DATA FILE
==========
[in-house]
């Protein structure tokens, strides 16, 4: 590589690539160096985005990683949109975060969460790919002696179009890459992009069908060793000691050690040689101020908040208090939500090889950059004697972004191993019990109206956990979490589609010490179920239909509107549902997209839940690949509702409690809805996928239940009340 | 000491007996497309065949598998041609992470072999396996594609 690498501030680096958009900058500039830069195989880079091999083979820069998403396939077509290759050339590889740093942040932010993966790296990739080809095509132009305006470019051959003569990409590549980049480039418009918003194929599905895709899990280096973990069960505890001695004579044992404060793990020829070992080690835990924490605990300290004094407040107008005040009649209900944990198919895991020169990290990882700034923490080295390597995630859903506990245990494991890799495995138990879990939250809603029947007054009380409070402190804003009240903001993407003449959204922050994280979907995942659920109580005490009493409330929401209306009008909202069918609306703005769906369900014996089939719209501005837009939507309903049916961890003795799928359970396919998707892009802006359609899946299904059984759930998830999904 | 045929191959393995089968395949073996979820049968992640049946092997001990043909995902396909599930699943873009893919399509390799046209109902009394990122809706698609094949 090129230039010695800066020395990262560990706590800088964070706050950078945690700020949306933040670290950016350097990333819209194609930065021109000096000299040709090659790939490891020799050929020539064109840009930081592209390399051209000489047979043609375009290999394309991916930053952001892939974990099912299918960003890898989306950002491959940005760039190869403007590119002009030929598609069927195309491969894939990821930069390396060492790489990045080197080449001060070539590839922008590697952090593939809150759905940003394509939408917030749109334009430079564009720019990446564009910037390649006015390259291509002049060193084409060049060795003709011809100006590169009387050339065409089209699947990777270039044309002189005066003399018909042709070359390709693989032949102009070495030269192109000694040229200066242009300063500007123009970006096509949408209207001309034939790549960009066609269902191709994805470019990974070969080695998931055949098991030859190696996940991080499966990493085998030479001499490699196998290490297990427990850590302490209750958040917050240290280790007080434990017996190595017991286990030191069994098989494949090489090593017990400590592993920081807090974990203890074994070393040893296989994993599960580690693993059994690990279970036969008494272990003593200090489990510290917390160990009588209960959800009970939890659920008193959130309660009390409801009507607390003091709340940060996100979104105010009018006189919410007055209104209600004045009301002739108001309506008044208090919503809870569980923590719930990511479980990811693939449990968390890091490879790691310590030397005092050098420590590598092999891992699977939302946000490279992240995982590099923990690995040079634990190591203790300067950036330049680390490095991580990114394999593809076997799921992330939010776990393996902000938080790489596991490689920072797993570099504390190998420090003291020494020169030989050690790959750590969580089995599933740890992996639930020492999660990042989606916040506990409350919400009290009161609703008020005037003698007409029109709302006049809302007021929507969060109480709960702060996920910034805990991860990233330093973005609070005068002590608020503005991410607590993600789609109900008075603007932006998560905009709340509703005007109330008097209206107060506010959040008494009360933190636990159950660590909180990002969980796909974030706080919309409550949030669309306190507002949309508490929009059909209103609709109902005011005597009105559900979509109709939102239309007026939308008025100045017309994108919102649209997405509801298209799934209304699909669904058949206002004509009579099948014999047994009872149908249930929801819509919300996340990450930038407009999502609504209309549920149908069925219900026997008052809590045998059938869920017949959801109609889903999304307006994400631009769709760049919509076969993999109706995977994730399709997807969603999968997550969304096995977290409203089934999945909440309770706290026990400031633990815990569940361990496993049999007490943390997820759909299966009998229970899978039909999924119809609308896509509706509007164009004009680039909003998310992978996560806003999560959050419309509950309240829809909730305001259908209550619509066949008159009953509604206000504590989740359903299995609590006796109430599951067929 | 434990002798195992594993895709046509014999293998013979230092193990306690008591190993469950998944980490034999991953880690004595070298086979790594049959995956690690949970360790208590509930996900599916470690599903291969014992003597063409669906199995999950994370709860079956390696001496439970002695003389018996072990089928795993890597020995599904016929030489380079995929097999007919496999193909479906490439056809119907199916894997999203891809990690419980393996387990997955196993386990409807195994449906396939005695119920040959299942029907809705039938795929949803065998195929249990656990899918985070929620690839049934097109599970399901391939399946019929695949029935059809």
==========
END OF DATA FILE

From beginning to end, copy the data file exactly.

[in-house]
């Protein structure tokens, strides 16, 4: 590589690539160096985005990683949109975060969460790919002696179009890459992009069908060793000691050690040689101020908040208090939500090889950059004697972004191993019990109206956990979490589609010490179920239909509107549902997209839940690949509702409690809805996928239940009340 | 000491007996497309065949598998041609992470072999396996594609 690498501030680096958009900058500039830069195989880079091999083979820069998403396939077509290759050339590889740093942040932010993966790296990739080809095509132009305006470019051959003569990409590549980049480039418009918003194929599905895709899990280096973990069960505890001695004579044992404060793990020829070992080690835990924490605990300290004094407040107008005040009649209900944990198919895991020169990290990882700034923490080295390597995630859903506990245990494991890799495995138990879990939250809603029947007054009380409070402190804003009240903001993407003449959204922050994280979907995942659920109580005490009493409330929401209306009008909202069918609306703005769906369900014996089939719209501005837009939507309903049916961890003795799928359970396919998707892009802006359609899946299904059984759930998830999904 | 045929191959393995089968395949073996979820049968992640049946092997001990043909995902396909599930699943873009893919399509390799046209109902009394990122809706698609094949 090129230039010695800066020395990262560990706590800088964070706050950078945690700020949306933040670290950016350097990333819209194609930065021109000096000299040709090659790939490891020799050929020539064109840009930081592209390399051209000489047979043609375009290999394309991916930053952001892939974990099912299918960003890898989306950002491959940005760039190869403007590119002009030929598609069927195309491969894939990821930069390396060492790489990045080197080449001060070539590839922008590697952090593939809150759905940003394509939408917030749109334009430079564009720019990446564009910037390649006015390259291509002049060193084409060049060795003709011809100006590169009387050339065409089209699947990777270039044309002189005066003399018909042709070359390709693989032949102009070495030269192109000694040229200066242009300063500007123009970006096509949408209207001309034939790549960009066609269902191709994805470019990974070969080695998931055949098991030859190696996940991080499966990493085998030479001499490699196998290490297990427990850590302490209750958040917050240290280790007080434990017996190595017991286990030191069994098989494949090489090593017990400590592993920081807090974990203890074994070393040893296989994993599960580690693993059994690990279970036969008494272990003593200090489990510290917390160990009588209960959800009970939890659920008193959130309660009390409801009507607390003091709340940060996100979104105010009018006189919410007055209104209600004045009301002739108001309506008044208090919503809870569980923590719930990511479980990811693939449990968390890091490879790691310590030397005092050098420590590598092999891992699977939302946000490279992240995982590099923990690995040079634990190591203790300067950036330049680390490095991580990114394999593809076997799921992330939010776990393996902000938080790489596991490689920072797993570099504390190998420090003291020494020169030989050690790959750590969580089995599933740890992996639930020492999660990042989606916040506990409350919400009290009161609703008020005037003698007409029109709302006049809302007021929507969060109480709960702060996920910034805990991860990233330093973005609070005068002590608020503005991410607590993600789609109900008075603007932006998560905009709340509703005007109330008097209206107060506010959040008494009360933190636990159950660590909180990002969980796909974030706080919309409550949030669309306190507002949309508490929009059909209103609709109902005011005597009105559900979509109709939102239309007026939308008025100045017309994108919102649209997405509801298209799934209304699909669904058949206002004509009579099948014999047994009872149908249930929801819509919300996340990450930038407009999502609504209309549920149908069925219900026997008052809590045998059938869920017949959801109609889903999304307006994400631009769709760049919509076969993999109706995977994730399709997807969603999968997550969304096995977290409203089934999945909440309770706290026990400031633990815990569940361990496993049999007490943390997820759909299966009998229970899978039909999924119809609308896509509706509007164009004009680039909003998310992978996560806003999560959050419309509950309240829809909730305001259908209550619509066949008159009953509604206000504590989740359903299995609590006796109430599951067929 | 434990002798195992594993895709046509014999293998013979230092193990306690008591190993469950998944980490034999991953880690004595070298086979790594049959995956690690949970360790208590509930996900599916470690599903291969014992003597063409669906199995999950994370709860079956390696001496439970002695003389018996072990089928795993890597020995599904016929030489380079995929097999007919496999193909479906490439056809119907199916894997999203891809990690419980393996387990997955196993386990409807195994449906396939005695119920040959299942029907809705039938795929949803065998195929249990656990899918985070929620690839049934097109599970399901391939399946019929695949029935059809």